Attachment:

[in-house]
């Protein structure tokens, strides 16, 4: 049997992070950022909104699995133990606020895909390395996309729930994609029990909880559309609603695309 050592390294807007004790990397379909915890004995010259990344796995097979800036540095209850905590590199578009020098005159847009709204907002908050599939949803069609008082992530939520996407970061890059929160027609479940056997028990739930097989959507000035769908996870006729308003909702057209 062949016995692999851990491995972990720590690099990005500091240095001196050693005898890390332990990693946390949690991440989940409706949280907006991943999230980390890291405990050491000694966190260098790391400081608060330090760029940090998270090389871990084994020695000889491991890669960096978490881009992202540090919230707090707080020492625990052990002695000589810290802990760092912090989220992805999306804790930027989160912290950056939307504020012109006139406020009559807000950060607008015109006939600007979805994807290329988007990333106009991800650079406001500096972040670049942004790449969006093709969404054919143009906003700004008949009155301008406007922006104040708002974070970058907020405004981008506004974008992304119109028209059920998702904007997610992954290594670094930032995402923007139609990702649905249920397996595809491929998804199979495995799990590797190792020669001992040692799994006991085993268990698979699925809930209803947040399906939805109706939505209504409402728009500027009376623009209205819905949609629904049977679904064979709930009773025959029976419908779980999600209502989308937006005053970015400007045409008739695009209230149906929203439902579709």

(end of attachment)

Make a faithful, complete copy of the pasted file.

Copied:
[in-house]
């Protein structure tokens, strides 16, 4: 049997992070950022909104699995133990606020895909390395996309729930994609029990909880559309609603695309 050592390294807007004790990397379909915890004995010259990344796995097979800036540095209850905590590199578009020098005159847009709204907002908050599939949803069609008082992530939520996407970061890059929160027609479940056997028990739930097989959507000035769908996870006729308003909702057209 062949016995692999851990491995972990720590690099990005500091240095001196050693005898890390332990990693946390949690991440989940409706949280907006991943999230980390890291405990050491000694966190260098790391400081608060330090760029940090998270090389871990084994020695000889491991890669960096978490881009992202540090919230707090707080020492625990052990002695000589810290802990760092912090989220992805999306804790930027989160912290950056939307504020012109006139406020009559807000950060607008015109006939600007979805994807290329988007990333106009991800650079406001500096972040670049942004790449969006093709969404054919143009906003700004008949009155301008406007922006104040708002974070970058907020405004981008506004974008992304119109028209059920998702904007997610992954290594670094930032995402923007139609990702649905249920397996595809491929998804199979495995799990590797190792020669001992040692799994006991085993268990698979699925809930209803947040399906939805109706939505209504409402728009500027009376623009209205819905949609629904049977679904064979709930009773025959029976419908779980999600209502989308937006005053970015400007045409008739695009209230149906929203439902579709």